The best way to get new business is by word of mouth – hook, line and sinker.
Recently, a manufacturer’s tool builder told him that it would be impossible to make the plastic-injection mold for his fishing lures to meet the product design’s requirements. After losing an entire season of sales due to the tool builder’s delay in getting the mold to work properly, the manufacturer made one last effort to find a solution to make his lures.
He asked another supplier if he knew of anyone who could fix the mold he already purchased to make his lures. His supplier stated that if anyone could help, it would be the injection molding company he uses, Alexandria Plastics, a division of Alexandria Industries.
To gain the new customer’s trust and confidence and establish a good relationship, our Alexandria Plastics team needed to bring a solution to the table, and do it faster than a spinning reel so we could help the customer recoup his lost sales.
Our team knew that the best way to do this would be to bring everyone together to talk through the mold’s issues and possible solutions. The group included our mold builder and our internal injection-molding team, along with the new customer’s team and the customer who referred us. Providing access to our tooling supplier was risky because it could result in the customer working directly with the supplier, cutting us out of the supply chain altogether. In this case, we believed it was worth the risk because this provided the quickest way to solve the problem and gain customer trust.
Looking at the issues, we learned that the original tooling setup included both steel backer plates and bolted on aluminum mold cavity plates. The customer’s mold builder did not inform him that steel and aluminum expand and contract at different rates, which can affect product output. The mold also was the lowest cost option and it would have provided the shortest life span too. To run the mold as is, with hard steel inserts up against the softer aluminum, mold failure was imminent. He also did not know that there were other options to consider.
We recommended making the mold and the mold backer plates out of the same material to reduce any output variation. We also recommended making molds for all the cavities rather than just have cavities that bolt onto the plates. This adds a bit more upfront cost, but in the long run, the customer gains a reduction in piece-price due to a greater reduction in mold changeover time. The recommendations created a solution that would meet the product’s design requirements and help the customer get his new fishing lures to market as soon as possible.
It is all About Price…Or is it?
We have all made purchasing decisions based on getting the lowest price without fully understanding our options, such as how differences in material can affect a final product. The alternative – choosing the highest priced option – is not necessarily the best answer either.
With any tooling purchasing decision, it is crucial to understand the options and to ask questions. Why is one mold-making method or material choice recommended over another? What impact can the variables have on the manufacturing process? Why is one mold building method faster than another method? What should the mold life expectancy be? Will there be any mold revision changes in the future?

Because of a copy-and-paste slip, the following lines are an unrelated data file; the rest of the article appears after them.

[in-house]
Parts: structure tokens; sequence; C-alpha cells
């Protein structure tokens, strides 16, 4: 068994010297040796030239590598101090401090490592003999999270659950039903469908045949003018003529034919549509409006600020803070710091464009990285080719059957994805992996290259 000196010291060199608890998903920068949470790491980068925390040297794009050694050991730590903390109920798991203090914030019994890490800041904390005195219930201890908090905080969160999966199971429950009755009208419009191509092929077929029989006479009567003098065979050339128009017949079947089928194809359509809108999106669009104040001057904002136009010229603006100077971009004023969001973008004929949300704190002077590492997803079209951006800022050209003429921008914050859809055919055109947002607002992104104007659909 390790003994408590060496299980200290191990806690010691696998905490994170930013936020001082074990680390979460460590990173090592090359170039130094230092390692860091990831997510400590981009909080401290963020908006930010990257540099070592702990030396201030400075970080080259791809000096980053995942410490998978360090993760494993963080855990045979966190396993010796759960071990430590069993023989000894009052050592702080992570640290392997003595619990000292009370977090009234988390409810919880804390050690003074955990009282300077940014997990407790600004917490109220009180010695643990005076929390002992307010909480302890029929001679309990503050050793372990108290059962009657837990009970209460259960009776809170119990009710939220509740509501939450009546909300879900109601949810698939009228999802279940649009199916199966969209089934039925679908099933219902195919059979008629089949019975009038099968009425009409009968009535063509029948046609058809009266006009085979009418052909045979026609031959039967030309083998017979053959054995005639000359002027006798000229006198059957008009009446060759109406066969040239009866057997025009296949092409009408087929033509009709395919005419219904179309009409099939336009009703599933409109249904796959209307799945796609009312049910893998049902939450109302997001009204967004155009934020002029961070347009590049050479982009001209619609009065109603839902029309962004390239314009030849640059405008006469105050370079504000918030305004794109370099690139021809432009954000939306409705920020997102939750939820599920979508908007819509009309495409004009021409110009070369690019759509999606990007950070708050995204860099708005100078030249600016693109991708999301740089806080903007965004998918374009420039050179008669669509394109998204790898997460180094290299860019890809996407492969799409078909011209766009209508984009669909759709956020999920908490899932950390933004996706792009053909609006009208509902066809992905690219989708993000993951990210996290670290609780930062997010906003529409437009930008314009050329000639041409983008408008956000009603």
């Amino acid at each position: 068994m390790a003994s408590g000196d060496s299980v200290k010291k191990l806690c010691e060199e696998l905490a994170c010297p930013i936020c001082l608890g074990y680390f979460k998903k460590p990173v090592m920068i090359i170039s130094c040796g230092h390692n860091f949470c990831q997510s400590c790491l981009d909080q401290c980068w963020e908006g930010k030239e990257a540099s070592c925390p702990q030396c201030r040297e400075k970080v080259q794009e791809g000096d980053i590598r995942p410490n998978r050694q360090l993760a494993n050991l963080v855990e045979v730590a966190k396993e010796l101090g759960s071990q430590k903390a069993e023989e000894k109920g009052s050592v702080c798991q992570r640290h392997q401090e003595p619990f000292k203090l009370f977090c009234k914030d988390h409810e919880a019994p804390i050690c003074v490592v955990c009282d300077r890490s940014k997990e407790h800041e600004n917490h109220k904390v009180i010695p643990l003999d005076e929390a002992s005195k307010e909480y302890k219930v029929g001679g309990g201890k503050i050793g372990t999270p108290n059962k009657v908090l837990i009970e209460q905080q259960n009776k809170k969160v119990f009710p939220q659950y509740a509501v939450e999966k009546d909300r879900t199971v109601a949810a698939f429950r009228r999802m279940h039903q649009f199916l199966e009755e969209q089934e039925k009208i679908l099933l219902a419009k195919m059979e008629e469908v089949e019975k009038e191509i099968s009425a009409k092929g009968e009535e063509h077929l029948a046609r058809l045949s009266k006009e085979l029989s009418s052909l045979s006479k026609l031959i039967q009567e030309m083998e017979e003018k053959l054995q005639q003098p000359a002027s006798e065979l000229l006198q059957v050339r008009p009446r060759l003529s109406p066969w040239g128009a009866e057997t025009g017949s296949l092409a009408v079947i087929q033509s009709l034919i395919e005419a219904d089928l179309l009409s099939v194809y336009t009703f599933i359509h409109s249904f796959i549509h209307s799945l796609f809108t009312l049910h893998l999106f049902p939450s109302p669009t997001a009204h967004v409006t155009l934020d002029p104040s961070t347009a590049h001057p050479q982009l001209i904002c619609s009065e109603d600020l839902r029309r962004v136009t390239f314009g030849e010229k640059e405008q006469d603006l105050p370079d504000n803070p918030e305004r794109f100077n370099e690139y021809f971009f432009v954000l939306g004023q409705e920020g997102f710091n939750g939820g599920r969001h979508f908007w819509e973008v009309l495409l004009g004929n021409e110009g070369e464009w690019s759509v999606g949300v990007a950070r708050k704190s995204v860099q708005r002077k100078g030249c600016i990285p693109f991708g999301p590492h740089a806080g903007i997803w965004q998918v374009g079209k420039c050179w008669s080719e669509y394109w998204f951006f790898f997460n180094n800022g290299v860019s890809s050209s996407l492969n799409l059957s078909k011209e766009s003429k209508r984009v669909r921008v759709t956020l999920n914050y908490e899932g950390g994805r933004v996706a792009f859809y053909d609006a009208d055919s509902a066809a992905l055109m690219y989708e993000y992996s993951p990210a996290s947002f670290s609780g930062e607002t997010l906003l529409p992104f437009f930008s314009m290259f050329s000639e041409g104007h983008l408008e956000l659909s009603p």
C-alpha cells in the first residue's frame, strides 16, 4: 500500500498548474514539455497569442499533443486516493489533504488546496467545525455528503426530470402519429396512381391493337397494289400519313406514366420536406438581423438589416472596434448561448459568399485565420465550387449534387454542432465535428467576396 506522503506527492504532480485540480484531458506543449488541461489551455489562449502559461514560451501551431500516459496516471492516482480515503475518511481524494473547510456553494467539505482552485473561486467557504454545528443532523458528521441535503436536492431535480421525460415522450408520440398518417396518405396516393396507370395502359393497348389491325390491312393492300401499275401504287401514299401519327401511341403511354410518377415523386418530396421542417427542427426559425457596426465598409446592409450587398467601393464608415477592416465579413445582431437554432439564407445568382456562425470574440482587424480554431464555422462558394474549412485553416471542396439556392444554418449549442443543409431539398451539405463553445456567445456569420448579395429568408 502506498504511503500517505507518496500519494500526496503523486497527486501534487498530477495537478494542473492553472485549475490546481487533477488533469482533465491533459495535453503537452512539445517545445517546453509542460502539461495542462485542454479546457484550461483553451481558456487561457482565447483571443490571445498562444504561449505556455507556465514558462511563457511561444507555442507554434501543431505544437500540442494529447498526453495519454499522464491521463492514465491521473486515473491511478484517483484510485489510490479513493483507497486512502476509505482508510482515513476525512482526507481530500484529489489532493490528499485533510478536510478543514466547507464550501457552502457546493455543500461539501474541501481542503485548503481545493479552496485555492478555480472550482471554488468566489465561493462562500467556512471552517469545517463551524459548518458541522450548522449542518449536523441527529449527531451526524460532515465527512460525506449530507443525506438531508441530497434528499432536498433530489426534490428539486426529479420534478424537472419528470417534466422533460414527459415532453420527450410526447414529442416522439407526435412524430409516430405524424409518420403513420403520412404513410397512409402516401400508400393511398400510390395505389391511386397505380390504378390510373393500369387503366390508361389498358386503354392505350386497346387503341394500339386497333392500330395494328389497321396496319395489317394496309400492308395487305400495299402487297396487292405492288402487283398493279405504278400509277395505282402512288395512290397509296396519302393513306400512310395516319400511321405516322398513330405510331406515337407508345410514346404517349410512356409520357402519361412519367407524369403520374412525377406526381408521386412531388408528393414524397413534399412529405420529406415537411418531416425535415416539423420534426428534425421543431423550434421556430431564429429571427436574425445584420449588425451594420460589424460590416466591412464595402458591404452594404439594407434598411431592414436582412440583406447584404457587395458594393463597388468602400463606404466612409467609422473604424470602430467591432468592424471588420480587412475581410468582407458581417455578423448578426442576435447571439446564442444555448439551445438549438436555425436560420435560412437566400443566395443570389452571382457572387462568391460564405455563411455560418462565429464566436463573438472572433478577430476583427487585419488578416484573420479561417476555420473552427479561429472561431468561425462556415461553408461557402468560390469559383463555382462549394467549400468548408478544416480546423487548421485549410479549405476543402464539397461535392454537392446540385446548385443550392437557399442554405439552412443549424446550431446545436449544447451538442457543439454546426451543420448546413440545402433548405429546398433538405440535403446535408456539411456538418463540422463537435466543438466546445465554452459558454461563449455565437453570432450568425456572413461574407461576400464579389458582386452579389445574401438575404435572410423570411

It is up to manufacturers to understand the reasoning behind their suppliers’ recommendations. They also need to understand how these recommendations will generate the best possible outcomes. It is up to the suppliers to ensure they are offering the best solution – one that will work and bring the most value to their customer. Without owning our individual responsibilities, the manufacturer-supplier relationship suffers and nobody wins.
To lower the risk when choosing a partner, it is critical to vet suppliers. Whether a manufacturer tosses a wide net and chooses the lowest priced supplier or selects a supplier recommended by a trusted source, knowing the project’s need is crucial to its success. The more prepared a manufacturer is when deciding to work with a supplier, could mean the difference between a season of lost sales, or launching a new product on time and on budget.
To build a new mold, our tool builder was able to reuse parts of the original mold, saving our new customer money. While our tool builder was rebuilding the molds, our internal team was working with the customer to determine the proper materials to make the lures. Within one day of having the new mold, we were able to produce quality injection-molded parts.
Like the game of Go Fish where players look for a matching pair, we wanted to be sure that every decision we made matched our customer’s product requirements. After many months of the customer trying to get the original mold working, Alexandria Plastics was able to solve the “impossible task” within a couple of weeks. We trusted our customer and he trusted us. After being impressed with our ability to quickly turnaround a new mold, our new customer asked us to review all of his other molds and present ideas that will help make the company’s fishing lures even better.
We are proud to have helped our customer find a solution that would meet his design needs and grow his business. Unlike the Department of Natural Resources’ limit on the number of fish we can keep, we do not have any limits on what we are willing to do to build a successful relationship with our customers, and our suppliers.